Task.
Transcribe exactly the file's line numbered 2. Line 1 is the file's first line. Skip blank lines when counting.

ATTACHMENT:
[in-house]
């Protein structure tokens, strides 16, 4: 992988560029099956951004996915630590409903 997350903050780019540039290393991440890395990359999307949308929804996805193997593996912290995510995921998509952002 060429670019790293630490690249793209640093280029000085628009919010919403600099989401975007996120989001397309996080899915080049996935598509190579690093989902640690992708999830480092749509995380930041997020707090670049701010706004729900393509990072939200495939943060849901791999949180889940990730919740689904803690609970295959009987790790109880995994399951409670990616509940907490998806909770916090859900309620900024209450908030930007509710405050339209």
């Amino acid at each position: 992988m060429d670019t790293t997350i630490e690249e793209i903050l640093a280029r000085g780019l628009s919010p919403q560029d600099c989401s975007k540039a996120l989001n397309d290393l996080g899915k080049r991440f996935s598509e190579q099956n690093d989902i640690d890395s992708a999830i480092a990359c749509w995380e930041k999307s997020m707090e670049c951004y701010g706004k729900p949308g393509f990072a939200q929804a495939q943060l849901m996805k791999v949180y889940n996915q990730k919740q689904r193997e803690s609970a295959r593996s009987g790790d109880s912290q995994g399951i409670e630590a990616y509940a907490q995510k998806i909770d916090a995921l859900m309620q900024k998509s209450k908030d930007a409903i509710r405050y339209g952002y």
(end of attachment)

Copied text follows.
């Protein structure tokens, strides 16, 4: 992988560029099956951004996915630590409903 997350903050780019540039290393991440890395990359999307949308929804996805193997593996912290995510995921998509952002 060429670019790293630490690249793209640093280029000085628009919010919403600099989401975007996120989001397309996080899915080049996935598509190579690093989902640690992708999830480092749509995380930041997020707090670049701010706004729900393509990072939200495939943060849901791999949180889940990730919740689904803690609970295959009987790790109880995994399951409670990616509940907490998806909770916090859900309620900024209450908030930007509710405050339209």